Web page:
Always have a backup plan

An uncomfortable truth

Ransomware is a hot topic right now. The WannaCry malware attack of May 2017 shows just how vulnerable organisations are to cybercrime. Designed to take your corporate data hostage, ransomware is a growing problem, and no one is safe. Globally, it’s estimated that ransomware affects another company every 40 seconds. Ransomware attacks doubled during 2016. Overall, cybercrime cost UK firms £34.1bn last year. The statistics are alarming, but also hide an uncomfortable truth. Many organisations fail to take the most basic precautions to protect themselves. In this article, we examine why it always pays to have a cyber-security and data protection backup plan.

Upgrades, patches and version control

The WannaCry attack revealed just how many firms are still running old, unpatched, unsupported versions of Microsoft Windows. In 2016, it was found over 60% of UK SMBs placed themselves at needless risk by continuing to use old, unsecured versions of Internet Explorer (IE). Certainly, there is no such thing as 100% security. However, you are not powerless. You can mitigate the risks of becoming a victim. You can also reduce the impact of an attack, should the worse happen. Of course, malware isn’t the only threat you face. Security breaches and data loss happen for a variety of reasons such as human error, accidental damage and theft. Nevertheless, the consequences can be just as catastrophic.

Human error

While the multitude of threats from malware and hackers might cause sleepless nights, the real danger to your corporate data is probably closer to home. According to the Information Commissioner’s Office (ICO), human error remains the main cause of data breaches in the UK. Staff need much better training and greater awareness of everything from opening suspicious emails to using unsecured file-sharing apps.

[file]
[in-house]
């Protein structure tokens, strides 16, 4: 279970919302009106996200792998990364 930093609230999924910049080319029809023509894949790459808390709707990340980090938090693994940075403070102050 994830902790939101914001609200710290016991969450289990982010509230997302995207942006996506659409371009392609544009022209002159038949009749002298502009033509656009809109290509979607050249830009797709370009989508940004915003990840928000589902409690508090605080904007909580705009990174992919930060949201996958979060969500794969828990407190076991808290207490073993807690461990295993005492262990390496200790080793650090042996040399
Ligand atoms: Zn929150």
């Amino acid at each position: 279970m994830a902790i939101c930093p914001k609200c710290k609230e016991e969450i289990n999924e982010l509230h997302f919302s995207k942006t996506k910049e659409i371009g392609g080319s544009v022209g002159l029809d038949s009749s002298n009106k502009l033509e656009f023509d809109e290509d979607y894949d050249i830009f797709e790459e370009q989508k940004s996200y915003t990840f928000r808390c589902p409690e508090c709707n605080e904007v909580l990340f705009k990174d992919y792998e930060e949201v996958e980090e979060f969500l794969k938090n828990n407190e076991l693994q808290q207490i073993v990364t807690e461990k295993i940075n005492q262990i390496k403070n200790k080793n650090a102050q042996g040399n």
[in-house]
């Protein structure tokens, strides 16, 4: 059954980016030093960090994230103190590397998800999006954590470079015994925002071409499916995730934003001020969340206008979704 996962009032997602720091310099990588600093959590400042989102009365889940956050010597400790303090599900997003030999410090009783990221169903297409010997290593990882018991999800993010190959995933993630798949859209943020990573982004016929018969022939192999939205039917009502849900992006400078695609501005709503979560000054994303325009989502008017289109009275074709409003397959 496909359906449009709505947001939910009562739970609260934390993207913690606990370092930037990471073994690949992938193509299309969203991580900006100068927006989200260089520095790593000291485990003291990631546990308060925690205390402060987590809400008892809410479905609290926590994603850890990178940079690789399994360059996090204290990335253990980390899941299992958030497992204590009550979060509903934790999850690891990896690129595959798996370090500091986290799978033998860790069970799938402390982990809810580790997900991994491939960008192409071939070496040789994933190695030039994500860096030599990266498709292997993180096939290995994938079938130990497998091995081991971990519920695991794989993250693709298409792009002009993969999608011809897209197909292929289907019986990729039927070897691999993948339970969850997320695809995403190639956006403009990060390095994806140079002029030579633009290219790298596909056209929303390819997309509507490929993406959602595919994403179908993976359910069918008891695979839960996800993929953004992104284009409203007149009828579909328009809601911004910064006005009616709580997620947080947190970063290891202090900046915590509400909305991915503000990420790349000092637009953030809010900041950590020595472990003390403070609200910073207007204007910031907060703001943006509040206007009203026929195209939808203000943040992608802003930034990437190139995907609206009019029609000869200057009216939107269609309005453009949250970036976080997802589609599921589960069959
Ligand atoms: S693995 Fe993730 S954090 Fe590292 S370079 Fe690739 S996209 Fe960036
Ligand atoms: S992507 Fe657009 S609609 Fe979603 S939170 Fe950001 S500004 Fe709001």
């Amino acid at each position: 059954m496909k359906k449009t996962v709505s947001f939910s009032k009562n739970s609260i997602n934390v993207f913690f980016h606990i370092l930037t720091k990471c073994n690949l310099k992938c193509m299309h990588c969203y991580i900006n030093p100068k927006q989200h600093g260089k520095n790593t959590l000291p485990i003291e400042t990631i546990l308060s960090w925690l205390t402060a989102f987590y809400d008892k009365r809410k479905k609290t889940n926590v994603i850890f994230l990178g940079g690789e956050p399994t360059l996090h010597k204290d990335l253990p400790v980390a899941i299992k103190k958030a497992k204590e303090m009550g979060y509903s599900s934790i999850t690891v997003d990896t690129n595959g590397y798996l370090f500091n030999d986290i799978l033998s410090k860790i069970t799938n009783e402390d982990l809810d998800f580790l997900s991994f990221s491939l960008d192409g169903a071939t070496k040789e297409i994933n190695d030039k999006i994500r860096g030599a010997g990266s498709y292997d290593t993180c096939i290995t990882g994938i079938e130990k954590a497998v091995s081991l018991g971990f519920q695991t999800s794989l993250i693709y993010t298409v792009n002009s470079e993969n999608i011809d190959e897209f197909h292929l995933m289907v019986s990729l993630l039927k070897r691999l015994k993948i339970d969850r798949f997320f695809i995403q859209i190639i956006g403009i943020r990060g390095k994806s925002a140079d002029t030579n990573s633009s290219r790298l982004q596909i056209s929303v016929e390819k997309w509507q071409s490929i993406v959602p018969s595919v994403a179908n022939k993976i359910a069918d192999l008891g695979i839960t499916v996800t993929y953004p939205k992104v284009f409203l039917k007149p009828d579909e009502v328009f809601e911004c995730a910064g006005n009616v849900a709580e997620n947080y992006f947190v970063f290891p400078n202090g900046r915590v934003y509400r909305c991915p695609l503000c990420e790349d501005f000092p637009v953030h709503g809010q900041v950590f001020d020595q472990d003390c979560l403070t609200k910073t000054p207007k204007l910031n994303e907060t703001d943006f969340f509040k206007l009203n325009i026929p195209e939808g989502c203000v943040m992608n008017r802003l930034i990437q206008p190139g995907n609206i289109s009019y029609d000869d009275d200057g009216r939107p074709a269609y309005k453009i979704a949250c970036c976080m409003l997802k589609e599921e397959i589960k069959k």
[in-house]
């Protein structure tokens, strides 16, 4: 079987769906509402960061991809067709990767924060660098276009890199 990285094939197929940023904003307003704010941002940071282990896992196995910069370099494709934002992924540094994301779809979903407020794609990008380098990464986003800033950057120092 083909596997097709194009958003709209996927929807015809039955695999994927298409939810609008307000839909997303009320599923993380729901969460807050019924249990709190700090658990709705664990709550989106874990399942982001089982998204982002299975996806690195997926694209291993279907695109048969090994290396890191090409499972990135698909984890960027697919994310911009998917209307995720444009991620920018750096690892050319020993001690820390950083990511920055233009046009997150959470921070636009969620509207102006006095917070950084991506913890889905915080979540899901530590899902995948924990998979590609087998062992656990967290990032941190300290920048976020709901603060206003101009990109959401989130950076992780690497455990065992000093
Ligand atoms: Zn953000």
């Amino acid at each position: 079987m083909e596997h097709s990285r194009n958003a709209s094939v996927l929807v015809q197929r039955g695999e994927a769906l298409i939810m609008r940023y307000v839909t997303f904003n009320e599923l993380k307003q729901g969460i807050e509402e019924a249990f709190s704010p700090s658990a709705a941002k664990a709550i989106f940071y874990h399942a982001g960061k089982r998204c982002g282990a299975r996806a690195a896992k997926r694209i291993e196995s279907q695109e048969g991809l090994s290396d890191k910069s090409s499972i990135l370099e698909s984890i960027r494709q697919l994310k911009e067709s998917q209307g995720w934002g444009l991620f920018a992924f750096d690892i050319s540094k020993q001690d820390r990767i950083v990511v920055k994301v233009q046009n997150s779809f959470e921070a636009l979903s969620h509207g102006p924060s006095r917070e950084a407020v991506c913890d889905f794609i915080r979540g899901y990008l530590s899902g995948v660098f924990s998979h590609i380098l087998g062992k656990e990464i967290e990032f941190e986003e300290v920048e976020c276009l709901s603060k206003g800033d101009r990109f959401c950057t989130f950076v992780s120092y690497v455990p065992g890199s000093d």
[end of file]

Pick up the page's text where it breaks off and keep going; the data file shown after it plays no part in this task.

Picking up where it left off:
Although WannaCry caught many firms off guard and caused a nice media storm, the fact is that most enterprise-grade anti-virus applications, such as Webroot, can stop malware at the point of attack. The point here is having robust endpoint security policies and oversight of all the devices that connect to your network. How’s your BYOD policies? Do you know which employees use personal devices on your network? Naturally, anti-virus is only as good as the latest update, the consistency of its deployment, and your firm having an integrated approach to network security.

Advanced security

In the popular video game, Resident Evil the shadowy Umbrella Corporation creates a highly advanced, self-aware and homicidal security system called the Red Queen. The Red Queen adapts, evolves and anticipates new security threats, making her a formidable adversary. Today’s advanced security systems might not be up to Red Queen standards yet, thank goodness, but they are evolving fast. Solutions such as Cisco’s Umbrella gives organisations greater visibility and control of all Internet connected devices, over all ports, even when the users are off the corporate network. Umbrella does some clever stuff, learning from Internet activity to spot the tell-tale signs of a potential attack before it ever happens. <Advanced network security is a big subject, which is why we have dedicated an entire post to the subject – read full story now.

Backup plans